By the end of the 2017 U.S. Senate race in Alabama, Senate Republicans made clear they would rather have a Democrat with them in the Senate than Roy Moore, who was accused by more than half a dozen women of predatory behavior when they were teenagers and he was in his 30s. Senate Republicans got their wish.

But their Roy Moore nightmare is not over. Moore announced Thursday he is running for Senate again, and there is not a lot that Republicans in Washington can do to stop him from running — or even winning.

“Yes, I will run for the United States Senate in 2020,” Moore told reporters in Montgomery, Ala. “Can I win? Yes, I can win.”

Can he, though? More Alabama voters have an unfavorable opinion of Moore than a favorable one, said Brent Buchanan, a national Republican pollster with ties to Alabama. “But he has a vocal group of supporters,” Buchanan said in an email to The Fix.

Moore enters a crowded primary field of four other Republican candidates consisting of a congressman (Bradley Byrne), a former Auburn University football coach (Tommy Tuberville), a state representative (Arnold Mooney), Alabama Secretary of State John Merrill and possibly even Jeff Sessions, who held the seat until he left in 2017 to become attorney general and who Washington Republicans are now floating as a possible candidate again.

Barring a run by Sessions, a field of candidates lesser-known than Moore works in Moore’s favor. Buchanan estimates that Moore could coalesce his dedicated base to get 20 percent of the vote.

From there — well, Moore got that far and nearly won a Senate seat despite Senate Republicans’ actively trying to derail his candidacy. Actually, they’re going to try to do that again.

“We’ll be opposing Roy Moore vigorously,” Senate Majority Leader Mitch McConnell (R-Ky.) told reporters Thursday.

In 2017, Alabama held a special election to replace Sessions. Moore was an outside shot in the primary but ended up winning it. He seemed to be on his way to being the next senator from Alabama until The Washington Post reported the allegations a month before the election.

Moore stayed in the race despite Senate Republicans’ urging him to drop out. One thing he had going for him then was President Trump.

Trump, never one to shy away from defending men accused of behaving badly, was the only public figure in Washington willing to stand by Moore.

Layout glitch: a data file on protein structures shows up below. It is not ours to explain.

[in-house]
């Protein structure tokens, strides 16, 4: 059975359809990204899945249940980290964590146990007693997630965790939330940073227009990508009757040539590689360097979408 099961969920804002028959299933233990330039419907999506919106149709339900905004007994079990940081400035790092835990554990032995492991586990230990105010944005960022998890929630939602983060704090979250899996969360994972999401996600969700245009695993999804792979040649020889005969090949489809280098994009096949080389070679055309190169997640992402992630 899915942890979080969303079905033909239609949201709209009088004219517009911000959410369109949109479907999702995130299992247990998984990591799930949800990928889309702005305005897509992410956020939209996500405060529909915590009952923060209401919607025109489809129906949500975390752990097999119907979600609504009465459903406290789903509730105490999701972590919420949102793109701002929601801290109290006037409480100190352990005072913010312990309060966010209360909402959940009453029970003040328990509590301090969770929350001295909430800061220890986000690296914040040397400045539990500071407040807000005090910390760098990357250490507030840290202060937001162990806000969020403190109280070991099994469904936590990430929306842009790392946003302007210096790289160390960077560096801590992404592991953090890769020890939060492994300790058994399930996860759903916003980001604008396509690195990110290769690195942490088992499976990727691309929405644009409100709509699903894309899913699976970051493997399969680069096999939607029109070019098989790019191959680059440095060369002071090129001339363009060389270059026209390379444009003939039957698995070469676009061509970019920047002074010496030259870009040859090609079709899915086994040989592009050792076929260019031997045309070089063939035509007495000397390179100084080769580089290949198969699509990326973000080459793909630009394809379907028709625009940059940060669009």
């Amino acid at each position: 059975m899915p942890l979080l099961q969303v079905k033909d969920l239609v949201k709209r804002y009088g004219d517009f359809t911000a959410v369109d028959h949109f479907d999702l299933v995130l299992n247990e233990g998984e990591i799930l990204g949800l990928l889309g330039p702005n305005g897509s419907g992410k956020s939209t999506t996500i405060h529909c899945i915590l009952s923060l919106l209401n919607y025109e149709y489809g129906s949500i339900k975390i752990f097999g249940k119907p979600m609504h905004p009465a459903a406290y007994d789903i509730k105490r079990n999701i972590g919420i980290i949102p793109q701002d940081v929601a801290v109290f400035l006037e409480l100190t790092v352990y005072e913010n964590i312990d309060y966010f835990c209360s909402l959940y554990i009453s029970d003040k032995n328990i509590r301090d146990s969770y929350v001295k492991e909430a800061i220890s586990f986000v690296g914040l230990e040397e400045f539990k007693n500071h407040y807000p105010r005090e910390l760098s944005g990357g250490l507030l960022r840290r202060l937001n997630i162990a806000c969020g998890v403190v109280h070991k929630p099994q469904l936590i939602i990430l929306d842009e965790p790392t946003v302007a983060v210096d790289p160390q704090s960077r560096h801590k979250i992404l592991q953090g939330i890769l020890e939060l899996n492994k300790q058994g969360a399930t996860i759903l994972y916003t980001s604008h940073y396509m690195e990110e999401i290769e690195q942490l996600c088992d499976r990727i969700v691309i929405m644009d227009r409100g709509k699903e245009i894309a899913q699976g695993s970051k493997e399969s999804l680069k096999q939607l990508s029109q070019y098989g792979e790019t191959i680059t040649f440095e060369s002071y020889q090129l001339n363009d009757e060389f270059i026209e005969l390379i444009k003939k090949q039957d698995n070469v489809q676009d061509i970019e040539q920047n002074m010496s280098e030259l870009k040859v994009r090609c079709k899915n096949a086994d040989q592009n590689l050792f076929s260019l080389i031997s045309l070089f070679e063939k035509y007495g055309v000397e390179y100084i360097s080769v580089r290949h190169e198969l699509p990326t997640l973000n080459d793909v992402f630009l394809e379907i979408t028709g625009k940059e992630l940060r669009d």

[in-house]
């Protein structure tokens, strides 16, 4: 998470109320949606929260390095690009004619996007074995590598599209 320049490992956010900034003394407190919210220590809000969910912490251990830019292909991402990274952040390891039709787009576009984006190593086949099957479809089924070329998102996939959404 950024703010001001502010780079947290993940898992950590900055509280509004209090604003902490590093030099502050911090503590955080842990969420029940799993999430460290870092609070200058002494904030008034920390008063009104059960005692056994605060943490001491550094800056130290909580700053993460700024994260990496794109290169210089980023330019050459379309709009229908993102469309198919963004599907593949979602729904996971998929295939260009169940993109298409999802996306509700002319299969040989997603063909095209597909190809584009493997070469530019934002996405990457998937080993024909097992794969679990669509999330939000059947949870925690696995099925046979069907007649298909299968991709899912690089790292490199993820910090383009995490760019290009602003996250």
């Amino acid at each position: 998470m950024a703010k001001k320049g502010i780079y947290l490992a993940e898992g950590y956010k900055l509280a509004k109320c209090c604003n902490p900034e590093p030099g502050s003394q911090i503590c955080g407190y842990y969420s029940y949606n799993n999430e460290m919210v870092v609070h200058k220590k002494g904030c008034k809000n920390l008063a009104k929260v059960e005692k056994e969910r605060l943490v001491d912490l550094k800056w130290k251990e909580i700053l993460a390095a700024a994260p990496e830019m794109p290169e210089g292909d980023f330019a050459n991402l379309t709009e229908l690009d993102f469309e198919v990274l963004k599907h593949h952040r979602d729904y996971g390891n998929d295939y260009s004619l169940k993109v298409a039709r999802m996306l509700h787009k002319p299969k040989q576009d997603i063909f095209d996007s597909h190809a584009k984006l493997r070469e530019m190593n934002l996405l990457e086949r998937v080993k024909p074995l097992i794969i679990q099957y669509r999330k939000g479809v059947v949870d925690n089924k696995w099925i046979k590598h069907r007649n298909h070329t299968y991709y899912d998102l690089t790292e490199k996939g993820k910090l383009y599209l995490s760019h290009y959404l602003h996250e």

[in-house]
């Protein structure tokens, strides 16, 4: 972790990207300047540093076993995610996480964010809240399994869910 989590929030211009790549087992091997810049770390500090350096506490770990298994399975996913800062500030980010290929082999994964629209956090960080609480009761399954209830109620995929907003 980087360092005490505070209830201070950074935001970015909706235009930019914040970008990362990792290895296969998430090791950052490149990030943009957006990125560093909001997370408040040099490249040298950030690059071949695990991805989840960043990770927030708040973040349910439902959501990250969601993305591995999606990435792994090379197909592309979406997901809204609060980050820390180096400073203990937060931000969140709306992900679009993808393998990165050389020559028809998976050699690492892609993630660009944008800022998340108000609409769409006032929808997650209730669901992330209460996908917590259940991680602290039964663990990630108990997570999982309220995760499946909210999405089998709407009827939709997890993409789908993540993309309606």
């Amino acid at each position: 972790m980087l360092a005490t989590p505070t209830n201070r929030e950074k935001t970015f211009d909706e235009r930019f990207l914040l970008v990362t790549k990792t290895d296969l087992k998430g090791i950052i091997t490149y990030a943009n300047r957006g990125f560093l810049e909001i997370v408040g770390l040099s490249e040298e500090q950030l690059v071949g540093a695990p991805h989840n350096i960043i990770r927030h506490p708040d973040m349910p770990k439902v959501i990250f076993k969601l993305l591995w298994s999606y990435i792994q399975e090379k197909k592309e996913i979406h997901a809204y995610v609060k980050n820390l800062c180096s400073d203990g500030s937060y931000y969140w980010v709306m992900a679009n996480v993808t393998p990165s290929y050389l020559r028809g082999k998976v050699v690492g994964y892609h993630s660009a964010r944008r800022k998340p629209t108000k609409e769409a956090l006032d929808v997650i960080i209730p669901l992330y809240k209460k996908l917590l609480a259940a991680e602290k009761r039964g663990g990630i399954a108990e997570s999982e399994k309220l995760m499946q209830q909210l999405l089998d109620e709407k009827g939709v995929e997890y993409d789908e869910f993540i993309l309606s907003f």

But this time, Moore may have to win a primary without the support of the most popular politician in Alabama.

Trump recently tweeted that he did not think Moore could win and that he should stay out of the race.

It is a 180-degree turn from Trump’s position on Moore two years ago. But then again, being the first Republican to lose a Senate seat in Alabama in three decades will change many minds.

Trump’s son Donald Trump Jr. was more direct about what Trump World wants Moore to do this time:

Moore has won in Alabama without Trump before. He won his runoff against Republican interim Sen. Luther Strange in 2017, even though Trump endorsed Strange.

“I’m not going against President Trump at all,” Moore said when asked by reporters Thursday. “I support President Trump. I vote for him. Whether he votes for me or not, I’ll see. I’m sure he will — when I get in the general election.”

The point is, whether Moore wins or loses is in the hands of Alabama voters, not Washington Republicans'.

If Moore wins, that is when the ball gets tossed in Republican leaders’ court. And they have a couple of not-surefire options to try to keep him out of the Senate.

Last time, Senate Republicans were considering kicking him out of the Senate if he won. That would require an overwhelming majority. No sitting senator has been expelled by his peers since the Civil War.

They also considered supporting a write-in candidate, such as maybe Sessions. That idea quickly foundered when Sessions said no, and it was impossible to find another candidate so well known that people could remember how to spell his or her name to write the person in.

Actually, a lot of the Republicans’ Roy Moore problems could be solved by Sessions. It is possible he could run for his old Senate seat now that Trump pushed him out of the attorney general job. His former colleague Sen. Richard C. Shelby (R-Ala.) said Wednesday that Sessions had not dismissed the idea. You can be sure they are lobbying him behind the scenes. Sessions is by far the biggest name of them all, given that he held the seat for 20 years.

But if Sessions does not get in and Moore wins this Senate race, the likeliest scenario is Moore becomes, and remains, the next U.S. senator from Alabama.

The Senate has a long-standing, unwritten rule that it does not expel someone for conduct known to the voters at the time that senator was elected, Cornell Law School professor Josh Chafetz told me in 2017. The thinking behind that is to avoid a slippery slope where the Senate is overriding the will of the voters.

There is a middle ground between kicking Moore out and ignoring his accusers, I wrote in 2017 when ranking the scenarios:

The Senate could vote to censure Moore, which is essentially a public and official reprimand.
That might make it more difficult for Moore to do his job effectively, since other senators won’t want to author legislation with an outcast. But it would allow Moore to keep his job while giving Senate Republicans an opportunity to express their displeasure that Moore is their colleague.

The 2017 U.S. Senate special election in Alabama underscored how unpredictable politics is in the Trump era. It tested the limits of party loyalty over morality in a society newly sensitive to sexual misconduct. If Moore does run, all of that could be litigated again. And there is not much that Washington Republicans can do about it.

This post has been updated.